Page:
My column is a more considered assessment of the Cairo speech:
In many respects this was not a speech, as traditionally understood. It was an intervention.
The Middle East is addicted to its past; Obama spoke of the need to move into the future. The Middle East is fixated on conflict and identity; Obama emphasised quotidian common interests. The Middle East loves quibbles; Obama landed slap-bang in the middle of most of them and refused to budge. And driving all of it was a critical question of tone a measured, careful and stern message of respect and realism.
The obvious critique that this was just a set of words seems to me to miss the point. An intervention begins with words because it requires the actions of others. You don’t get an addict to go into recovery by cuffing him and throwing him into an ambulance. You talk to him and his family and speak calmly about what everyone in the room knows to be true but no one will face. So, for me, the core sentence of the speech was obvious: “It is time for us to act on what everyone knows to be true.”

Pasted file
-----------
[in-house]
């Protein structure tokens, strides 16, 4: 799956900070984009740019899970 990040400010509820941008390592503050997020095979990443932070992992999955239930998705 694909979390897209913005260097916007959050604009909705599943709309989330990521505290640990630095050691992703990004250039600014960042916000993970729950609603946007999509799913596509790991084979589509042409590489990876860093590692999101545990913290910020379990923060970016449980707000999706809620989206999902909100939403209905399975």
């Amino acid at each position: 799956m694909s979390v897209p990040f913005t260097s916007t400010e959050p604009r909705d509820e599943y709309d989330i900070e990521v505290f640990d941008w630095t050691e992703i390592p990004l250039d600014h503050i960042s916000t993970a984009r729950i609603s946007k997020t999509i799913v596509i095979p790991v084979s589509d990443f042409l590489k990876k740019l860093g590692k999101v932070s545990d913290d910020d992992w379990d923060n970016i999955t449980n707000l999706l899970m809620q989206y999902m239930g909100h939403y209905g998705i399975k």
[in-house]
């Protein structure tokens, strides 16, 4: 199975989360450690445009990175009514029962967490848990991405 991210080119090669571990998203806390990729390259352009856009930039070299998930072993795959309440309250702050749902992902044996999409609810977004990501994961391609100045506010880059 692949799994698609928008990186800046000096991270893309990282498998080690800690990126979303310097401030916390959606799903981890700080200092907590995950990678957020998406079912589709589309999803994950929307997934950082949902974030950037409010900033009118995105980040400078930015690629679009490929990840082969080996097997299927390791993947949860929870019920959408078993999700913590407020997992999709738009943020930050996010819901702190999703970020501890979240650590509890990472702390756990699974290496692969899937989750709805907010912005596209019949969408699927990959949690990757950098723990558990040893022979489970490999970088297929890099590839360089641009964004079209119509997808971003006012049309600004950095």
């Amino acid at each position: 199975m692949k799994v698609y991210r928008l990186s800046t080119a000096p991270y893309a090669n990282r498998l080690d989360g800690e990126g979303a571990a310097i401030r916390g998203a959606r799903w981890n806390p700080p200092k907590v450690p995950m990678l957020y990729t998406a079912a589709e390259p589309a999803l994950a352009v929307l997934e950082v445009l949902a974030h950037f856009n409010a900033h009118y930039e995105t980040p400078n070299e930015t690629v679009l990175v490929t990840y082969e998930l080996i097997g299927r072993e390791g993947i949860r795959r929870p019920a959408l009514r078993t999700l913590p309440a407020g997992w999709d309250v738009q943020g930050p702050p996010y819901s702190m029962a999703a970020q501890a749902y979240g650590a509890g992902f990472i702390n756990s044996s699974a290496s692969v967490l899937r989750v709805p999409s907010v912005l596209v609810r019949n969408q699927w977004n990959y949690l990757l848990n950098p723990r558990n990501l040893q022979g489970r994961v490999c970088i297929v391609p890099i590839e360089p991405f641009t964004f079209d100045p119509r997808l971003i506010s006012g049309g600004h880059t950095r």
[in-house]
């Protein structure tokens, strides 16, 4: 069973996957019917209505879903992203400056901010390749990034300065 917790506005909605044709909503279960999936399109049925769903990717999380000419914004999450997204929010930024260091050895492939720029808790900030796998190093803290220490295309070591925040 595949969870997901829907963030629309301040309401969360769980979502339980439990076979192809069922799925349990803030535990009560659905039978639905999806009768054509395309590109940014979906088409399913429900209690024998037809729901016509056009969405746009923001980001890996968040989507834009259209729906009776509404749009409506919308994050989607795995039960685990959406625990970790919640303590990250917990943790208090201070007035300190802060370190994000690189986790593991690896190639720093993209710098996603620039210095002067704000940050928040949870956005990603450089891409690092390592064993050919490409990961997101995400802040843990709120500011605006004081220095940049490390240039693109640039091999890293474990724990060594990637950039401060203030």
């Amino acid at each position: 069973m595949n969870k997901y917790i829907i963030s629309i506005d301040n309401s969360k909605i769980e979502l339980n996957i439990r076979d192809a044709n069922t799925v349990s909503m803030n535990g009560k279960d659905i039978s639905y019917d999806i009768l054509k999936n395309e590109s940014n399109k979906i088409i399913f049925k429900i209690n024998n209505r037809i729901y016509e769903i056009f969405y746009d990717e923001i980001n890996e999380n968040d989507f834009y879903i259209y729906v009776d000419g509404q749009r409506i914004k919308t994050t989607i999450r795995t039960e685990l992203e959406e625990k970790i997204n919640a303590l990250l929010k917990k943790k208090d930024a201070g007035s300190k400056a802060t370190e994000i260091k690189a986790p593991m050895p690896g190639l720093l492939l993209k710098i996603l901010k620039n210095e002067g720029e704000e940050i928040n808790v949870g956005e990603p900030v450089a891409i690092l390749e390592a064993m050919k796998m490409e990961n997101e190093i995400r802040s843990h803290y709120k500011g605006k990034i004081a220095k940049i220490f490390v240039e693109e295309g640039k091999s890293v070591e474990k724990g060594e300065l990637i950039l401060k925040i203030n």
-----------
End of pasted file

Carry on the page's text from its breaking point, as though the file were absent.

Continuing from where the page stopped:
We all know that jihadism is not Islam; but we also know that jihadism is not alien to Islam and needs to be confronted, not engaged. We all know that the only solution to Israel/Palestine is a two-state partition; and we also know that Palestinian terrorism and Israeli settlements on occupied land need to be stopped. We all know that Iran has every right to peaceful nuclear energy; equally we know that Israel has every right to demand real and reliable assurances that such technology will not be directed at exterminating the Jewish state. For Obama to state this so plainly, so simply and so urgently as the first item of business in his foreign policy is a remarkable thing. He is doing with the Middle East what he did with America: if he explains it all clearly enough, maybe some actions will be taken.
(Photo: Mandel Ngan/AFP/Getty.)